Moving on from the awards, Continental made a huge impact at Eurobike with their new motor. This was one of the costliest, well executed product launches I have seen at a bike show to date. The company went to great lengths to demonstrate their creation, including this touch interactive display that took up an entire wall of their main booth. This display was so well done it pulled continuous traffic throughout each day of the show.
It looks as though Continental have taken elements of the best motor and transmission (CVT) systems on the market and combined them. Will they be able to prove themselves over time with this design and support it in the market place, time will tell. Continental may have the resources to pull it off. For now, OEM manufacturers will be taking a serious look at the Continental offerings.
Closer look at the Continental mid drive motor as it was displayed on city bike. All of the Continental display models were on Continental branded bikes as no OEM makers are offering them, yet. Certainly that will change in 2018.
Pivot showcased this new design. Pivot is a company known for it’s pedal mountain bikes, and this bike is pointing the way for other pure pedal MTB brands that haven’t entered the eMTB space, yet. This is a great example of the level of refinement happening in eMTB design, currently. This model is powered by Shimano Steps.
Not to be outdone, Haibike remains the king of variety in eBikes with the largest lineups in the most categories. This is the XDURO Downhill 10.0. It’s at the top of the class as far as downhill models go, with a spec sheet that reads exactly like a world class racer would want it to.
More examples of the depth of the Haibike eMTB offerings. There were rows and rows of models. If you can’t find what you’re looking for in the Haibike range, you are probably wanting to deliver kegs of beer, a mobile coffee stand or some other large block of cargo. I may have missed it, but the only segment I believe Haibike is not catering to is large cargo.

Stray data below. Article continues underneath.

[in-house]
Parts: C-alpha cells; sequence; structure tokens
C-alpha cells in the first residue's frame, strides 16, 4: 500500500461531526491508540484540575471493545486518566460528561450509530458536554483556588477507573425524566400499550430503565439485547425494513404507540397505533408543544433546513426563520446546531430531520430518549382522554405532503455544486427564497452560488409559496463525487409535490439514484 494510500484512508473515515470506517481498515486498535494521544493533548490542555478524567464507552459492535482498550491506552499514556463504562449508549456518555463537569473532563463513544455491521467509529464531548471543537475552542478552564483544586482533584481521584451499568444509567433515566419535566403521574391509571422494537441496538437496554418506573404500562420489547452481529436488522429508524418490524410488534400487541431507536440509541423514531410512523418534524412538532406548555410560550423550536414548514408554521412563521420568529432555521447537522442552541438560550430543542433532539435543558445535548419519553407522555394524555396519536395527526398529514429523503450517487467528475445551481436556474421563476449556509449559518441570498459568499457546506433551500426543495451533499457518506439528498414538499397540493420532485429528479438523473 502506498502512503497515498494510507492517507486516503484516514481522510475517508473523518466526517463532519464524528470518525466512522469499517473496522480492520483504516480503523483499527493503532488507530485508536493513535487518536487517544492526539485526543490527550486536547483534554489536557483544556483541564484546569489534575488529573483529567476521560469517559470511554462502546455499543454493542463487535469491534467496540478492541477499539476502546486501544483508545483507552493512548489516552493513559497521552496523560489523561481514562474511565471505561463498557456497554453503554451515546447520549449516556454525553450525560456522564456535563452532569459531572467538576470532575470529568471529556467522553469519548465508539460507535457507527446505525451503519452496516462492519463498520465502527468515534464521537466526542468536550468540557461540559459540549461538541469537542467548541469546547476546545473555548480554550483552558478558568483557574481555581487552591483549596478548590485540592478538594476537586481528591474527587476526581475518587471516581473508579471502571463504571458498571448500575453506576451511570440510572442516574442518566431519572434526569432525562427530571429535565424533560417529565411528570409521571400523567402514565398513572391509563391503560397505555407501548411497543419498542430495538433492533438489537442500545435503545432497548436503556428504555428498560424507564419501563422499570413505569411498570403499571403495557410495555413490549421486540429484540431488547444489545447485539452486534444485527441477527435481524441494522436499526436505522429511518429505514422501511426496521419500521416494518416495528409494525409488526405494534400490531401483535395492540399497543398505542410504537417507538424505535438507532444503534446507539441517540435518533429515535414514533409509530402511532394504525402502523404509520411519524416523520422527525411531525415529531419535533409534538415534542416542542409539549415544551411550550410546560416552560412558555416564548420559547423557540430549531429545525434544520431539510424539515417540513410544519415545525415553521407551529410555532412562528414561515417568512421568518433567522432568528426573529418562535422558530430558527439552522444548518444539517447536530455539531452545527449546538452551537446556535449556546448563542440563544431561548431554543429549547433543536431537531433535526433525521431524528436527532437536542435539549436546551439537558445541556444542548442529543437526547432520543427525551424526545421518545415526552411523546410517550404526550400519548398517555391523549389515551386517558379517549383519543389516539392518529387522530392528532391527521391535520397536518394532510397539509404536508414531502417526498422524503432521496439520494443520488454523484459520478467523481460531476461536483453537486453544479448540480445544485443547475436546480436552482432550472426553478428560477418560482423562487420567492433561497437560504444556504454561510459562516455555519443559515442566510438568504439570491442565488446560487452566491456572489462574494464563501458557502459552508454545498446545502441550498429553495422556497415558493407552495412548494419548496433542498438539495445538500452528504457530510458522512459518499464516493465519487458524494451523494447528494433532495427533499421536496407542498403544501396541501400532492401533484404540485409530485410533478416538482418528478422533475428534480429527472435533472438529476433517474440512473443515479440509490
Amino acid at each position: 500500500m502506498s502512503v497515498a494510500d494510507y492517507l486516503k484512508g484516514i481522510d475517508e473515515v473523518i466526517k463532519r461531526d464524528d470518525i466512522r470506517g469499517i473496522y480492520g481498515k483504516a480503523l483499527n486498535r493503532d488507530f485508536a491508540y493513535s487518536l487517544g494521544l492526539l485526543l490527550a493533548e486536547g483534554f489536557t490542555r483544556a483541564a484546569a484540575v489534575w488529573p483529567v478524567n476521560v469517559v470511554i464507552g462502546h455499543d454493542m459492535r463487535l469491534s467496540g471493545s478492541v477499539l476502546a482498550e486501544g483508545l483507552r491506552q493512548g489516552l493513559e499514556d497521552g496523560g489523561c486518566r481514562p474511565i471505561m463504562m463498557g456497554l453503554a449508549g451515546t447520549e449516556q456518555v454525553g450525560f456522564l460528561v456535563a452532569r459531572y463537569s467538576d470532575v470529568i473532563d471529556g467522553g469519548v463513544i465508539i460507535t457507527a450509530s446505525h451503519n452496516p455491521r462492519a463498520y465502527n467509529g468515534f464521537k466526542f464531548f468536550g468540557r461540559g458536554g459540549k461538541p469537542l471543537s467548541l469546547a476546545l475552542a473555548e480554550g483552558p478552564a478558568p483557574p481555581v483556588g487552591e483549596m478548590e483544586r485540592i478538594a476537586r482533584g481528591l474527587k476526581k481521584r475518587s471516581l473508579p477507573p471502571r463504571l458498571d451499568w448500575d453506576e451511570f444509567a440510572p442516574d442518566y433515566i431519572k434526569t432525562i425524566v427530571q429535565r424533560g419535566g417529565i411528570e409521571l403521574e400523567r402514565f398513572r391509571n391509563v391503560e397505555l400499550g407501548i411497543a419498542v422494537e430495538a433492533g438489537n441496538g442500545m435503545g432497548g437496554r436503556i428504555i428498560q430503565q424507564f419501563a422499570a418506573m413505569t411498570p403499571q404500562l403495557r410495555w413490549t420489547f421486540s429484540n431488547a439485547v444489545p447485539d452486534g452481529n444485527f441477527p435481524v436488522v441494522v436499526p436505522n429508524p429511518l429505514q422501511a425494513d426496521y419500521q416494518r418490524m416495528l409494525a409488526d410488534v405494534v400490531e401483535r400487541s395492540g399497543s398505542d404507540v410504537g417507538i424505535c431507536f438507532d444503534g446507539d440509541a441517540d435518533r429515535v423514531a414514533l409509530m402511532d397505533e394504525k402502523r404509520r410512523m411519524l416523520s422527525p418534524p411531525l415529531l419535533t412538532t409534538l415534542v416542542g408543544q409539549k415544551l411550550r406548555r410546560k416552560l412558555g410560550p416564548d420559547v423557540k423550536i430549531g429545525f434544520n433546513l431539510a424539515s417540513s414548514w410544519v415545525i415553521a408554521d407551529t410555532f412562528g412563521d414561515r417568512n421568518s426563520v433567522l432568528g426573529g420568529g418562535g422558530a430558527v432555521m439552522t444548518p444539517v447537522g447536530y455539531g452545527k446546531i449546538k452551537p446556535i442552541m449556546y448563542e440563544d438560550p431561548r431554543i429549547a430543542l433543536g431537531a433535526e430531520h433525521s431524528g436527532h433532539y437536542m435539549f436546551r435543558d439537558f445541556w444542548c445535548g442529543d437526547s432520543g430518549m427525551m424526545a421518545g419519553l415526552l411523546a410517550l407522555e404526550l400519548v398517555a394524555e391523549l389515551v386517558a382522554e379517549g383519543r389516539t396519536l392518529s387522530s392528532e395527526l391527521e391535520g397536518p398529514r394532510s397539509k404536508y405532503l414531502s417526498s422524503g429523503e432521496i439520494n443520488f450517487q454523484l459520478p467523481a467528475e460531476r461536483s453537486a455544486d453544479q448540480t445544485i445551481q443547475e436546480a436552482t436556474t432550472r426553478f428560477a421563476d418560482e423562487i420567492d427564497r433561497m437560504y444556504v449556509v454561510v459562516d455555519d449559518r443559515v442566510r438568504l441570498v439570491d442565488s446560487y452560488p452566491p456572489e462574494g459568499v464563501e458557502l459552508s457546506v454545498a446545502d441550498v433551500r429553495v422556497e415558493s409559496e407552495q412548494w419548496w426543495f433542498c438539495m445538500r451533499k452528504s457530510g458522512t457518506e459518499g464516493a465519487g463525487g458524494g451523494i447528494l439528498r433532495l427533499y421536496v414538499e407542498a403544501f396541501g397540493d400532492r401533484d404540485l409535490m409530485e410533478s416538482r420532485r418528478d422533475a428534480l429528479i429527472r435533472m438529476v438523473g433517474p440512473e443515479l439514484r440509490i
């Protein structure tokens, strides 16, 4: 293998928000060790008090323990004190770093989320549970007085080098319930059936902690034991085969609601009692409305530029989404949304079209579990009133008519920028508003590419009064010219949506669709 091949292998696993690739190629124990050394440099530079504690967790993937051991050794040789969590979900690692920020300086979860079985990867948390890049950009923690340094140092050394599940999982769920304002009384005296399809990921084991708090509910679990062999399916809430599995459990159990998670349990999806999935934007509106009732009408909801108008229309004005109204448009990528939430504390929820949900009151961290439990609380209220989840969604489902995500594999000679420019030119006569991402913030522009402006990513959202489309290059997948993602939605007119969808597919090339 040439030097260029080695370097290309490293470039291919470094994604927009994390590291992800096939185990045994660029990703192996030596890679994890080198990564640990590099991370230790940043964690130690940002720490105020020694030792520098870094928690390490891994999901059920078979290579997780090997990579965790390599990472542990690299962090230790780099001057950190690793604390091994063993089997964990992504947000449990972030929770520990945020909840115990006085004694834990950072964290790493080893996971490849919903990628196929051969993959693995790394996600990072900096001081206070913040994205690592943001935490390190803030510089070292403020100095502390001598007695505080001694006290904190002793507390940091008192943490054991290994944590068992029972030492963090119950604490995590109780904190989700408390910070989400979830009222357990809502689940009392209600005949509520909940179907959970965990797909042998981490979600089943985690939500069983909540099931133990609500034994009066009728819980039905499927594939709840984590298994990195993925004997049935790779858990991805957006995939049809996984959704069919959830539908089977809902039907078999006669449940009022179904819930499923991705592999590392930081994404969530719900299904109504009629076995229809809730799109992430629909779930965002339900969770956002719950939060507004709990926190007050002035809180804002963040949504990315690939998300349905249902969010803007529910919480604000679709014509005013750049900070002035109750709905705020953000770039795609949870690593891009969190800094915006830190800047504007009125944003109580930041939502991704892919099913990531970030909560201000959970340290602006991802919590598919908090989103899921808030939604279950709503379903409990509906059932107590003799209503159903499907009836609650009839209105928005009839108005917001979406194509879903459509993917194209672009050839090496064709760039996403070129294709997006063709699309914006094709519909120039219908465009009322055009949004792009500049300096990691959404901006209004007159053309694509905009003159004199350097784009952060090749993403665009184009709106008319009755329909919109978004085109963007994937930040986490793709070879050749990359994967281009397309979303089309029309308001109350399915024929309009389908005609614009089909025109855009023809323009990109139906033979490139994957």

Time out for a little eye candy. Not really my style, but DÜSENSPEED is making waves in the eCruising community with this design. Yes, those are solid carbon wheels. I did not get specs or price on this offering, unfortunately.
On display at the Gates Carbon Drive booth was the Bosch powered Ruffian from Ruff Cycles. It comes in at a suggested $5,999. With it’s elegant curves, luscious brown paint and cream tires, this ride turned some heads. Ruff Cycles has been around since 2012. They deserve some props for bringing high end pedelec power to the cruiser class.
Unless there was an interested buyer from Dubai, I doubt that this Bugatti fetched it’s asking price. I couldn’t get close enough to see where the price tag might be warranted other than the Bugatti head badge.
Tyre development in 2017 continues it’s march of greatness. Overall, it appeared that direct marketing toward the eBike space has calmed down, many manufacturers showed models that will be snapped up by eBike product developers. The Schwalbe G-One All-Round is one such tyre. This looks like a superbly versatile tyre that has already found it’s way onto many 2018 model eBikes in expansive city / cargo / trekking / touring segments.
One of my favorite brands of the past is making a comeback for the eBike. Rohloff created the award winning E-14 shifting mechanism for use with Bosch eBike systems. Basically, the renowned Rohloff internal rear hub transmission now has an electronic thumb shifter that will precisely time the best moment to change gears when used with the Bosch motor.
This makes the Rohloff a smooth, efficient and durable – albeit somewhat pricy – option for the eBike enthusiast. Rohloff transmissions are built like a Swiss watch with German engineering, if that helps create a better picture. Apologies for this is not the optimal photo to show off Rohloff’s offering.
Here’s an example of a bike using the Rohloff E-14 electronic shifting mechanism with the Bosch motor. Leave it to Koga to offer an absolute beast of world touring machine. Very well appointed, Koga didn’t skimp on the details with this one.